Committed to finding a new source of pork that we would be proud to serve, we investigated many possible options. But because so little pork is raised outside of the conventional system in the United States, we ultimately needed to look abroad as well. After lots of travel and research, we eventually found two excellent suppliers in the United Kingdom: Karro Food and Tulip. When our meat buyers and animal welfare team toured their farms, they were excited about the quality of the meat Karro and Tulip are producing, and the ways in which their farming practices emphasize what’s best for the animal above all else. We are now serving carnitas made with pork from Karro in most of our Florida restaurants. The video below shows how Karro raises pigs.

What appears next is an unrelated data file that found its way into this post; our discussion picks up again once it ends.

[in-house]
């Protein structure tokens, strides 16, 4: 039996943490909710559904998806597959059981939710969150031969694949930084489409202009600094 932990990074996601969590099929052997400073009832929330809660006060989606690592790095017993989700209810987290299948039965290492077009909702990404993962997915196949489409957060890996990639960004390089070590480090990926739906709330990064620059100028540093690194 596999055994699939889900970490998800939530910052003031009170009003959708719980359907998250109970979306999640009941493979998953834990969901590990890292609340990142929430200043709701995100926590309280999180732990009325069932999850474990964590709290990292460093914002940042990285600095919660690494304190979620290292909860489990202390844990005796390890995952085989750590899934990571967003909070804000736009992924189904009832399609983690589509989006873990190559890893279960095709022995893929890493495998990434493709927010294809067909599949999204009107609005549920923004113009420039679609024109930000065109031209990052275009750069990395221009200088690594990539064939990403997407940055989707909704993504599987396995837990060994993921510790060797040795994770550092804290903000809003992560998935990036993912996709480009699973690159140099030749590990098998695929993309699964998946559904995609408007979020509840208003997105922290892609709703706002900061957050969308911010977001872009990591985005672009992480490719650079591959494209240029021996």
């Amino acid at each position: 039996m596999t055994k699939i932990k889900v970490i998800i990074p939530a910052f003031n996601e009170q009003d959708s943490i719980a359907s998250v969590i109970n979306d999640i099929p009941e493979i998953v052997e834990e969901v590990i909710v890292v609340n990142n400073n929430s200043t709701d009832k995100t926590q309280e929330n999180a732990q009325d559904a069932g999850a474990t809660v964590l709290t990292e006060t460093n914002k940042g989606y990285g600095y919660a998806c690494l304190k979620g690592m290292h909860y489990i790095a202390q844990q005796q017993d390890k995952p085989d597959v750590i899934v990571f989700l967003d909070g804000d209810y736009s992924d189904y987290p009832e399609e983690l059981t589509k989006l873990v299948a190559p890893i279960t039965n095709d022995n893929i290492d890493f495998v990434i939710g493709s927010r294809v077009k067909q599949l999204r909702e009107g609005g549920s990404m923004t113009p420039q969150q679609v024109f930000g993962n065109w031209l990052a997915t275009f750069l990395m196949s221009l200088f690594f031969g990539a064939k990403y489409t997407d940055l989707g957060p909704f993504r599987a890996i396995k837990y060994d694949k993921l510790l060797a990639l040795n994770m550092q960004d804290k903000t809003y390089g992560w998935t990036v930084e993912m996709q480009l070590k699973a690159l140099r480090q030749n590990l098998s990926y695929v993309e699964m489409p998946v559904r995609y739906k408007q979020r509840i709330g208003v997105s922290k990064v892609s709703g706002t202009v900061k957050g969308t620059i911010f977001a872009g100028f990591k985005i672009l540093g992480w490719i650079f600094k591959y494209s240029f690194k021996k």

While Karro's and Tulip's practices meet or exceed all of our animal welfare standards, their antibiotic use policies differs from Chipotle’s in one important way. While the Responsibly Raised pork we buy from U.S. farmers comes from pigs that were never given antibiotics, our UK-based partners follow European standards that allow for antibiotics to be administered when necessary to keep an animal healthy. They do not give pigs non-therapeutic doses of antibiotics for growth promotion. As a result, some of the pork we purchase from the UK comes from animals that were treated with antibiotics under veterinary supervision. But this does not mean that antibiotics are present in the meat. All animals treated with antibiotics (both in Europe and the U.S.) must undergo a withdrawal period before they are slaughtered, which means that meat from a pig treated with antibiotics will not contain antibiotic residue, just like meat from an animal that was never given antibiotics.